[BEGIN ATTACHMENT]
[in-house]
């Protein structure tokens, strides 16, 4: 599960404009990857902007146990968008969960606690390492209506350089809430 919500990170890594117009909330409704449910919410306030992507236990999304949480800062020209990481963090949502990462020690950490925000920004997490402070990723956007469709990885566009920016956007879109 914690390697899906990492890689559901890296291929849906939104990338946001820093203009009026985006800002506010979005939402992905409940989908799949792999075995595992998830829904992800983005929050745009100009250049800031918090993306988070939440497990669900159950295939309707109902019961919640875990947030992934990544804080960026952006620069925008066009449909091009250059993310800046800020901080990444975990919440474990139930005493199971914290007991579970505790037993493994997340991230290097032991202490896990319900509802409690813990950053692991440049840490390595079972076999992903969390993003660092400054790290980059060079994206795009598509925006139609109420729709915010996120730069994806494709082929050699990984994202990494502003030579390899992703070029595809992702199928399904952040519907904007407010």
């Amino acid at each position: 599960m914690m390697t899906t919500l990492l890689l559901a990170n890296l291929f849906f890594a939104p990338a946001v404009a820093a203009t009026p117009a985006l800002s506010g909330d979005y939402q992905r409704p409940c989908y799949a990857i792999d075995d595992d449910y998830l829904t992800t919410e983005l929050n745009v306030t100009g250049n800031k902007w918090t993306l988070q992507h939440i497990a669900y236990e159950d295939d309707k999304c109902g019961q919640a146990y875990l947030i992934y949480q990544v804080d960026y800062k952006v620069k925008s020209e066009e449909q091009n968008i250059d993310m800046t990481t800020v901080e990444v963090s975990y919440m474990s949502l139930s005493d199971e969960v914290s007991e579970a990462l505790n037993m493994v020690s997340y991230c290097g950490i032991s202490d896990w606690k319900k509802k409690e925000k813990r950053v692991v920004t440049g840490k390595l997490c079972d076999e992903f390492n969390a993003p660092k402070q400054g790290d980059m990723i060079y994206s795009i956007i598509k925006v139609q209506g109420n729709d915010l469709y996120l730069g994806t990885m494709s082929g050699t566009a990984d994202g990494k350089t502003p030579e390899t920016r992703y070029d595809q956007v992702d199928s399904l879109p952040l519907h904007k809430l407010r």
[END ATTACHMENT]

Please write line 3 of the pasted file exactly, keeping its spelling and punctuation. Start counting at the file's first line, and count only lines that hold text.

């Amino acid at each position: 599960m914690m390697t899906t919500l990492l890689l559901a990170n890296l291929f849906f890594a939104p990338a946001v404009a820093a203009t009026p117009a985006l800002s506010g909330d979005y939402q992905r409704p409940c989908y799949a990857i792999d075995d595992d449910y998830l829904t992800t919410e983005l929050n745009v306030t100009g250049n800031k902007w918090t993306l988070q992507h939440i497990a669900y236990e159950d295939d309707k999304c109902g019961q919640a146990y875990l947030i992934y949480q990544v804080d960026y800062k952006v620069k925008s020209e066009e449909q091009n968008i250059d993310m800046t990481t800020v901080e990444v963090s975990y919440m474990s949502l139930s005493d199971e969960v914290s007991e579970a990462l505790n037993m493994v020690s997340y991230c290097g950490i032991s202490d896990w606690k319900k509802k409690e925000k813990r950053v692991v920004t440049g840490k390595l997490c079972d076999e992903f390492n969390a993003p660092k402070q400054g790290d980059m990723i060079y994206s795009i956007i598509k925006v139609q209506g109420n729709d915010l469709y996120l730069g994806t990885m494709s082929g050699t566009a990984d994202g990494k350089t502003p030579e390899t920016r992703y070029d595809q956007v992702d199928s399904l879109p952040l519907h904007k809430l407010r």